Right on the Money: Is Your Nonprofit Ready to Raise Money From Individual Donors?

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Dollar sign.

Foundation and government grants don’t last forever. They often require strict reporting back to the granting organization. And grants can only be used for a particular purpose, leaving organizations strapped when emergency cash is needed.

Those are just a few of the reasons nonprofit groups might want to seek gifts from individual donors, says Patricia Hung, executive director of the Grassroots Institute for Fundraising Training in Oakland, Calif.

There are “people reasons,” too, she says. “Grassroots fundraising gives the community a chance to get involved with the organization.”

To determine whether raising money from individual donors is right for them, charities need to ask a few basic questions, Hung says:

Do we have a clear and inspiring mission? If your goal is to help youth and families, and you do it effectively, the answer is most likely yes.

Do we have a “base” of constituents? Hung defines constituents as “a group of people you regularly work with” such as clients (youth and families), volunteers or neighbors. Even if you serve an impoverished area, having genuine relationships with people in the community makes fundraising easier, Hung says. “They won’t necessarily be your major donors, but they can help you tell your story or raise money.” Potential donors respond well when they hear from someone who has been positively affected by your organization, she adds.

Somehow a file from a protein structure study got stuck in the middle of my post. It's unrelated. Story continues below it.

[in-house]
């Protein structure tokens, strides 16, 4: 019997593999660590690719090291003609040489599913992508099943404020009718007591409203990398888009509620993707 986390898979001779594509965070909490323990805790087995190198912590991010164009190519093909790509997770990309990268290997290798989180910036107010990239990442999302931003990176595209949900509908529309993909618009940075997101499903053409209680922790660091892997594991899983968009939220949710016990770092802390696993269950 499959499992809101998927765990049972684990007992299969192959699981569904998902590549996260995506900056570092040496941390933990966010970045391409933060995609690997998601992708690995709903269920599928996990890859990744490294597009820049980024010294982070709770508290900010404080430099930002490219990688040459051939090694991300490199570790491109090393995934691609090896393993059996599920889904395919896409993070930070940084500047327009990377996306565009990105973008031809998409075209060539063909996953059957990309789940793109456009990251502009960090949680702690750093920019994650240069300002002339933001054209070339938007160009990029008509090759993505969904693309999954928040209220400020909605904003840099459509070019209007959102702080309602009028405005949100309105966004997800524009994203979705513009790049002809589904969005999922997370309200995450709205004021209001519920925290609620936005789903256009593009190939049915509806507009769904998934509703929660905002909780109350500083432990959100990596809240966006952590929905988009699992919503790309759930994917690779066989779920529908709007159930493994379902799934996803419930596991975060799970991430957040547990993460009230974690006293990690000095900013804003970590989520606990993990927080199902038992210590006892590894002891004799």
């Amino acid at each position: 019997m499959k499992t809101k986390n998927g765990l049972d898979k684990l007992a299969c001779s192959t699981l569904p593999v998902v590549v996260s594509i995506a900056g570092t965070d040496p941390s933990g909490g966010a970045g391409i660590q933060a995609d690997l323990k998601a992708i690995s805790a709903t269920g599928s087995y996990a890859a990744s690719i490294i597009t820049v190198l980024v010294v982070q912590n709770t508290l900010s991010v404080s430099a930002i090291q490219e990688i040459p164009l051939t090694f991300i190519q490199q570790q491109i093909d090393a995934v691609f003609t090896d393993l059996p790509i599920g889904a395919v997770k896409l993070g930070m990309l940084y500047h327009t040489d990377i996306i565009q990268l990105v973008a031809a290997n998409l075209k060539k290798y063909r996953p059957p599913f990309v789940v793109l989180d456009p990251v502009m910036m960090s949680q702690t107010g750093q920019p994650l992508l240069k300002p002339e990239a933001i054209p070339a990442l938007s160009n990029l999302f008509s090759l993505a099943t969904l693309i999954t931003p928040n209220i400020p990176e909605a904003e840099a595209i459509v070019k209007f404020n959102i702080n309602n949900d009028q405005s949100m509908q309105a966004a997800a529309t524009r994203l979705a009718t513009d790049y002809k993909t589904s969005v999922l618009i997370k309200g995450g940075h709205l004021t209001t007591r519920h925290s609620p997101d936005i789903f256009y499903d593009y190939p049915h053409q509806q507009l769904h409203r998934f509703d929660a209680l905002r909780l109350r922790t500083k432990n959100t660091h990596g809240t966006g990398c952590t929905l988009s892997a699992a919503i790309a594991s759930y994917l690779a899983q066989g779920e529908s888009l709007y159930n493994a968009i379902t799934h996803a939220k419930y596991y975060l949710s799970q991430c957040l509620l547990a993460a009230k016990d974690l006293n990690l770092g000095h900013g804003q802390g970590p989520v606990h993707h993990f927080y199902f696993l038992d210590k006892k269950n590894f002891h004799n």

Do we have an infrastructure that will support our fundraising efforts? Hung says groups should have the following:

  • A database into which they can input the names of people who made a donation, the amount they gave and their contact information. An Excel file will work to start, but for the long term, consider investing in fundraising software, she says. (Learn about inexpensive donor databases in an article from TechSoup.org.)
  • Staff and volunteer time to solicit donations, thank people and do other follow-up.
  • A fundraising strategy that includes a basic plan about how much money you aim to raise from how many donors, a timeline and a budget.

Do we have support from people throughout our organization? Hung recommends that there be someone on staff willing to coordinate the fundraising effort and that the group’s leaders, including board members and the executive director, be willing to pitch in.

Once you’ve determined that you’re ready to raise money from individuals, Hung says your work will be easier if you integrate your fundraising into the work of your mission from the get-go. “Fundraising feels more onerous when it’s a separate action that has to be managed,” she says. For instance, rather than planning a separate event for donors, invite them to an end-of-the-year party for clients or to a talent or fashion show. Not only will you avoid the costs of another party, but donors will get to see how their contributions are being put to work.

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